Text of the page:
What is it about coffee today that makes it such a lightning rod for consumer indignation and class warfare? Nobody expresses outrage over a $400 bottle of wine, a $110,000 MSRP Mercedes-Benz, or even a $300,000 diamond-encrusted smart phone. But should someone dare sell a cup of coffee for $12, the world is coming to an end.
And it’s not just the price tag that gets people taking up torches to Frankenstein’s castle either. Bring up a $12 cup of coffee, and angry mobs start asking about how much is going back to the farmers — or how much of the perceived price gouging should be donated to charity instead. Yet this reaction never happens with expensive wine, cars, or mobile phones. (We’ve even noted how this doesn’t even happen with tea.)
Because everything you do is really about me, me, me
People willing to splurge once in a while on a $12 cup of coffee are then invariably labeled “idiots.” But the same could be said of any passion or hobby that each of us spends our discretionary income on: wine, automobiles, NFL tickets, cable TV subscriptions, golf memberships, works of art, Disney vacations, etc. So why all the hostility as if a $12 cup of coffee were a personal threat?
In pearls before swine parlance, we are all swine about something that others deeply value. What makes coffee different is that we resent the suggestion of being “swine” when it comes to something we already relate to and experience. What could be presumed is that our taste in coffee is no longer good enough — as if what someone else drinks is somehow a value judgment about ourselves. Talk about insecurity.
One of the reasons for this cultural dissonance is that coffee is still largely perceived as a universal, utilitarian beverage of only marginal quality differences — an old notion rooted in coffee’s mass production in the 20th century. Another reason is the sense that specialty coffee has gotten too fancy for its own good. But yet another reason is that very few people in our complex society honestly know what things really cost — even if we all think we do.
Cost breakdown of a cup of coffee
Oscar Wilde once famously said that a cynic knows the price of everything but the value of nothing. Most consumers know the price of everything but the cost of nothing. Coffee is a prime example. This is what makes layman reporters’ eyes bug out when they see the $18,000 MSRP price tag for a Slayer machine. They think you’re launching the thing on a mission to Mars for that price, completely oblivious of the fact that a decent — and more “pedestrian” — La Marzocco GB/5 machine runs for more than $20,000.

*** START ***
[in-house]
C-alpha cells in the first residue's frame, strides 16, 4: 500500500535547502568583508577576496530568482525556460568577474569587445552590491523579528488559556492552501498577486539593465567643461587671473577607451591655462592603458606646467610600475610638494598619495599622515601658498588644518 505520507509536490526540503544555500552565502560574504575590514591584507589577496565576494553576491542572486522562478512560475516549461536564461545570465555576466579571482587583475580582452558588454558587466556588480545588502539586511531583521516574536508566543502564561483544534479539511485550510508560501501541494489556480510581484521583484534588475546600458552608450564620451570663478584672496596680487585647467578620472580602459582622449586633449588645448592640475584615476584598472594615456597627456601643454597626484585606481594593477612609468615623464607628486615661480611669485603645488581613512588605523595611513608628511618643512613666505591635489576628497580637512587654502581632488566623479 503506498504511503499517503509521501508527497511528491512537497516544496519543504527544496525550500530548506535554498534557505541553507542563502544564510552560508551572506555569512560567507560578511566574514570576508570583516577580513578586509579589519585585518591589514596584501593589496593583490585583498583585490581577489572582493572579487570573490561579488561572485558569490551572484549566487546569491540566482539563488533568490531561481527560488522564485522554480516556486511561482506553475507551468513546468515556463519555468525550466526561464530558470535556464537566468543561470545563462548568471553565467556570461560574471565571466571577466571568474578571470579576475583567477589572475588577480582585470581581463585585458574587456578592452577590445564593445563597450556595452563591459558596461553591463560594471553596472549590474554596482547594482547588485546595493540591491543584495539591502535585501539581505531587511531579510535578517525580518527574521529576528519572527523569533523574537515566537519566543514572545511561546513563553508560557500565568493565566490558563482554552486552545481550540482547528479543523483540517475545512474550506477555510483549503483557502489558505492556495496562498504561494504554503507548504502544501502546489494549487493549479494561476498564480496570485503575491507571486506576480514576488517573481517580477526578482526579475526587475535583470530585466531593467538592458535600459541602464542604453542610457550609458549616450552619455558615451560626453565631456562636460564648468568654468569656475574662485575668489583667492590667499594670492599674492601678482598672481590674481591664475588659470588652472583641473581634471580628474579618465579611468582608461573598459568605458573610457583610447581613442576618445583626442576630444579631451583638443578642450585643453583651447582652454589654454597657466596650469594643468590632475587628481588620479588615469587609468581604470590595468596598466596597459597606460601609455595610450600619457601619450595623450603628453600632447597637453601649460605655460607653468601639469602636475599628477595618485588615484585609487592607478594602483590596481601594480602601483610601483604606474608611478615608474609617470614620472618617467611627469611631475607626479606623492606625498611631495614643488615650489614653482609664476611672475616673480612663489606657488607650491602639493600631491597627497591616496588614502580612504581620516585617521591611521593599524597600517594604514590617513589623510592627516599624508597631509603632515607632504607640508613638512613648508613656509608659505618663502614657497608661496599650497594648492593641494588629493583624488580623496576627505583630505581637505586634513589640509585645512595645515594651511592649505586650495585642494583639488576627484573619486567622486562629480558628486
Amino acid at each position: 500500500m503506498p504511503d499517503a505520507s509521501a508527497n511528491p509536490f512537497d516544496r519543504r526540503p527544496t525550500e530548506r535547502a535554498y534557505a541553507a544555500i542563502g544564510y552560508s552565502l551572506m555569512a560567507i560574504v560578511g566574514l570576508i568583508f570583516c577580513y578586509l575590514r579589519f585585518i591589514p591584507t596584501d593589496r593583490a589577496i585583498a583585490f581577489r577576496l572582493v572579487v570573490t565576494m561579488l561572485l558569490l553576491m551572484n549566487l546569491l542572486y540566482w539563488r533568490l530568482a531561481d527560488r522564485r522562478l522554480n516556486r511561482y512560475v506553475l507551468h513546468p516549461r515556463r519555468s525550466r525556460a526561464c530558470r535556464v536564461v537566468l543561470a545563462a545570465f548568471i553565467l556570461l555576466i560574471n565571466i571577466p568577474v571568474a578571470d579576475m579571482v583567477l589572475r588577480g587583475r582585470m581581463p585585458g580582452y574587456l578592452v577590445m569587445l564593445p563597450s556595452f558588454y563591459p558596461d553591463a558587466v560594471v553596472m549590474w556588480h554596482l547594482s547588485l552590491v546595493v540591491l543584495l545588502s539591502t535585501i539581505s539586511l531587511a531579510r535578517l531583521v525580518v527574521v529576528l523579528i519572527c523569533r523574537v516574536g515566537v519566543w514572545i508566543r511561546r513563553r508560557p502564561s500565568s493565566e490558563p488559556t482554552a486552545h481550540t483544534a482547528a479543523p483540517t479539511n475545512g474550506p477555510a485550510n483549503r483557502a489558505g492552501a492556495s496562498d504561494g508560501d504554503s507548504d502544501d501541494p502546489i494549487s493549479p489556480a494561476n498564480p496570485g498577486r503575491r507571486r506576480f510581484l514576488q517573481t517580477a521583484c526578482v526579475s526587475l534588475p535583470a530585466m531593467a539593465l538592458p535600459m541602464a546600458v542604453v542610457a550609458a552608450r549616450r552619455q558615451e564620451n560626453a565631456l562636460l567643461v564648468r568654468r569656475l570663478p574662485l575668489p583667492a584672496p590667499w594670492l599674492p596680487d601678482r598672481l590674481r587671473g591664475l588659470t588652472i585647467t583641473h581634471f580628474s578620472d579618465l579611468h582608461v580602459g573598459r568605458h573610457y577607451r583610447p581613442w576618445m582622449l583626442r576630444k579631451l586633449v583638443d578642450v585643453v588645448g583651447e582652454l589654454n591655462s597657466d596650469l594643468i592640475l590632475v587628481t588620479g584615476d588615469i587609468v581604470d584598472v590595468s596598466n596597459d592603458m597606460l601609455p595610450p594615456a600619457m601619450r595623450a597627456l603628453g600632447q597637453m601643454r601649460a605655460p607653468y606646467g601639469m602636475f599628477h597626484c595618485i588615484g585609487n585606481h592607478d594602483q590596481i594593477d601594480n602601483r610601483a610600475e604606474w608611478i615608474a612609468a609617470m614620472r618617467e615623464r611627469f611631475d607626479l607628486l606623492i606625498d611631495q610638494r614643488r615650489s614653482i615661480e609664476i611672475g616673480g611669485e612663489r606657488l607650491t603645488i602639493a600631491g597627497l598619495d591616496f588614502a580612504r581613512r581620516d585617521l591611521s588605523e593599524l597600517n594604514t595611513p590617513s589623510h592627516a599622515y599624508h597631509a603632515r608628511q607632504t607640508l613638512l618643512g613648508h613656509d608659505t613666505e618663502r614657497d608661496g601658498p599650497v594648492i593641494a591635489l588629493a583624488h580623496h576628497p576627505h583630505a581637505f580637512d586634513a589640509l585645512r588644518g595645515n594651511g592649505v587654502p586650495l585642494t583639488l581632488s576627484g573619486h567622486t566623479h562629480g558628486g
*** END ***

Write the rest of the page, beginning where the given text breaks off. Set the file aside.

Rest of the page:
When people complain about the mythical $4 cup of coffee — or the “How I bought a house by making my own coffee at home” myth — they commonly operate with the false perception that retail coffee is $0.20 ingredients and $3.80 pure profit. We’ve vainly tried to explain that the biggest expense in a cup of retail coffee is labor, not coffee beans, so this time we’ll try to back it up with public data.
One major challenge is that every coffee shop is different. Another challenge is that the figures are often obscured in research reports costing thousands of dollars. We unfortunately couldn’t reproduce a recent chart for Starbucks showing how much labor costs were their biggest expense in a cup of coffee. However, here we’ve plotted data from one UK report in 2007 and a BIS Shrapnel report from 2006 showing the production costs of a retail flat white (call it a cappuccino for American purposes).
The chart at left represents the cost breakdown for a major coffee retailer, such as Starbucks. It not only includes labor, profit, and local taxes, but there’s also an administration overhead that covers things like advertising and marketing expenses, utilities, insurance, etc. The chart at right does not include the overheard of rent, administration, nor profit; it more closely represents just production costs.
The thing to note here is how little the actual coffee represents in the price of a retail coffee — and how much its price reflects labor, rent, utilities, and other costs.
So when you’re buying a specialty, limited supply, microlot coffee for $12 a cup, the cost of the coffee beans can increase by an order of magnitude. But don’t overlook the impact of labor costs on the end price. A delicate, pedigree coffee can be wasted by “normal” brewing methods. While vacuum pots and Hario drippers do a far better job of showcasing the coffee beans, they are far more labor intensive than brewing in a basic French press or generic coffee urn.
New York City or Yakima, WA: Who has the more sophisticated palates?
Even if you can successfully explain the constituent costs in a $12 cup of coffee, that still doesn’t explain the recent media freak-out in New York City over it. Aren’t New Yorkers supposed to be the cultural sophisticates — and not the ones stepping off the Greyhound bus on 42nd Street yelling, “Golly!!! That there sure is one tall combine!” like some wide-eyed Kansas farm boy?
Contrast New York City’s recent reaction with a $14 cup of microlot coffee that ranked no greater than a mere footnote in the Yakima Herald in 2008:
And while supplies last, you can order up a $14 cup of coffee made from Nicaraguan beans that Stumptown bought at auction for $47.06 per pound. According to buystumptowncoffee.com: “Its thick caramel notes, Granny Smith apple, kiwi and apricot flavors had us awestruck and thirsting for more.”
When it comes to coffee, it’s as if New York City keeps inventing new ways to embarrass itself.
Please repeat after me, aspiring journalists and laymen alike: when you buy food or drink retail, you’re mostly buying labor. When you drop three bills for dinner at The French Laundry, you’re not primarily paying for a grocery shopping list of ingredients. This really shouldn’t be that hard to understand.
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